According to the Wall Street Journal, Asians comprise more than one-fifth of Harvard, Yale and Princeton undergraduates. Princeton’s entering class this year is 26% Asian. Jews represent 12% of undergrads at Harvard, 27% at Yale, and 9% at Princeton, according to Hillel. Like Asians, Jews represent an over-represented minority in the Ivy League.

Unlike the Ivy League, the University of California, and many other public universities are forbidden by state law to make race-based admissions. On the Berkeley campus, undergraduates measure 39% Asian-American and 26% white. At San Diego, it’s 39% Asian-American and 19% white. At Irvine, it’s 38% Asian-American, 14% white. But factor in foreign students and undergraduate Asian enrollments jump to an astonishing 54% at Berkeley, 62% at San Diego, and 64% at Irvine.

At Harvard, the redistribution of admission advantages falls most heavily on underprivileged white men. After 1945, the university went national and democratic, opening its doors to middle-class students from public schools. It admitted many more Jews and Catholics but few blacks, Hispanics, or Asians until the 1970s. Sons of Iowa ministers and Long Island optometrists, working-class Eagle Scouts, Irish and Italians and Jews — the men who a generation ago ran things from Boston to Seattle — got a leg up.

Once eagerly recruited, promising lower-income white men today have the wrong “cultural flavor” — a term of art among admissions officers. To their dismay, Jewish men, who are categorized as white, cede admissions slots and minority status to Africana and Latinx go-getters.

Underserved groups — another term of art — with the right cultural flavor have succeeded the scholarship boys of yore waiting on tables. But counting by race requires mental gymnastics and fudging to get the right outcomes. In the Ivy League, talented West Indian progeny and Mexican preppies help boost the Ivy League’s students-of-color numbers, a recent New York Times review of campus diversity indicates.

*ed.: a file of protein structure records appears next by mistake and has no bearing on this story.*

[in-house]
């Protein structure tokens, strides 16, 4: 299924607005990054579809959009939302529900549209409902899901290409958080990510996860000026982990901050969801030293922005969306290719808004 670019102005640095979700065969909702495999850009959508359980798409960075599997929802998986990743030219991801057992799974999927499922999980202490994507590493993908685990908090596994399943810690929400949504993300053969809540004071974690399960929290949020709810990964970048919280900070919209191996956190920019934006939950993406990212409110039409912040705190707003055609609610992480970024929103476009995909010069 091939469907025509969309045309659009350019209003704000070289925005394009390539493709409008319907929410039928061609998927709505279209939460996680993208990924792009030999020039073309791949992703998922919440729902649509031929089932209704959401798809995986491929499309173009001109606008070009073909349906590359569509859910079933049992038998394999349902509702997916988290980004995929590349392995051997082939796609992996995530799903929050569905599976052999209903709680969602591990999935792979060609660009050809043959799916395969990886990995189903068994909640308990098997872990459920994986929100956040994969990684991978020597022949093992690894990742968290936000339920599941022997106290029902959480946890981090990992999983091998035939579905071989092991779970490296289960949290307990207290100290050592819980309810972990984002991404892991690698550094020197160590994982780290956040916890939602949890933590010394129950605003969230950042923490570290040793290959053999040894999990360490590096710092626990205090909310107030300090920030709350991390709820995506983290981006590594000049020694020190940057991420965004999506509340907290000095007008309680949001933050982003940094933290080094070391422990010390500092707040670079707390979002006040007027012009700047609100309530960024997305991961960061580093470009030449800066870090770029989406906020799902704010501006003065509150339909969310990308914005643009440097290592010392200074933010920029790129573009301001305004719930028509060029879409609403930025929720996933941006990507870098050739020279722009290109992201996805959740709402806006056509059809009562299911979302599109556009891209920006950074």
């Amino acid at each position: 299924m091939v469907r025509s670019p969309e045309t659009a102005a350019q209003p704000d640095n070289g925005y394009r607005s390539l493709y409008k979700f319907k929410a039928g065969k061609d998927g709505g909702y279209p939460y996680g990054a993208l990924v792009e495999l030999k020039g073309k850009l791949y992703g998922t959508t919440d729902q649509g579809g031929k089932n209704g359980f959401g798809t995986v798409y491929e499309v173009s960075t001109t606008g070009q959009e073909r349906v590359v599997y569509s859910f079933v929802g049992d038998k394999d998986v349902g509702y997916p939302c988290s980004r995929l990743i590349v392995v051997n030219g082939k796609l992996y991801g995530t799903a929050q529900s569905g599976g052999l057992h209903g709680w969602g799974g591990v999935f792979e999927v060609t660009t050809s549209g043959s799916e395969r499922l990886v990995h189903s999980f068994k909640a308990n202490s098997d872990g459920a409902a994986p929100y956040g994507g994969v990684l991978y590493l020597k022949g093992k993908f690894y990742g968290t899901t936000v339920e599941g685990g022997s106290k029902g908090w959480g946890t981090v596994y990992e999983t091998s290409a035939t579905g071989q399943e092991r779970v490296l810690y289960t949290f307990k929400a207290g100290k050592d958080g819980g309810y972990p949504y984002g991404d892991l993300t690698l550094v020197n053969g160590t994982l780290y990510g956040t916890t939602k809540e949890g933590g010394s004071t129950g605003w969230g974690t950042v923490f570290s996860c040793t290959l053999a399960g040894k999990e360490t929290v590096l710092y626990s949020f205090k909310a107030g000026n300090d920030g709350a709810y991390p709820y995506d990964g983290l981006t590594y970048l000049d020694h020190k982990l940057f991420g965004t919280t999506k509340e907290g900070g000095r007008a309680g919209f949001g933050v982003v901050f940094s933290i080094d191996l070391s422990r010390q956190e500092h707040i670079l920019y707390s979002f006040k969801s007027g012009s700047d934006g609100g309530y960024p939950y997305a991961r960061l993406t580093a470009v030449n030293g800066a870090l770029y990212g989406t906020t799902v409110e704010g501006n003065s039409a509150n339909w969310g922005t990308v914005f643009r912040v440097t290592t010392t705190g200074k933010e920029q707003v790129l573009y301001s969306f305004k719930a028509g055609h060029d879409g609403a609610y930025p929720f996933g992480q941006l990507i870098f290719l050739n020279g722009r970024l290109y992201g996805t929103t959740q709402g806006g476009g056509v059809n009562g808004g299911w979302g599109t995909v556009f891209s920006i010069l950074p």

Hispanics, the fastest growing college population, benefit from a racial designation so elastic as to create a misrepresentation racket. At the University of California and elsewhere, self-identification throws an applicant — what is Hispanic, really? — into the less demanding “underrepresented minorities” pool. To the good, the University of California and other schools claim to have instituted “holistic” admissions, trying to favor low-income students of all races and backgrounds.

Black students of quality are hard to find, since there is not enough documented academic talent to go around. For those who want enrollment numbers to match the general population, or who believe racism and white privilege are the fundamental barriers to minorities’ college success, preferential admissions standards are not at all enough.

Asian focus, work ethic, and brains are triumphing in academe. Lo and behold, after all the mumbo-jumbo, privilege points, and set-asides, college admissions seem to confirm that academic talent is unevenly distributed by group, markedly so.

Asian students demonstrate exceptional ability to use educational opportunity. The degree to which they’ll have the chance to do so in the future remains a vexing legal and ethical question.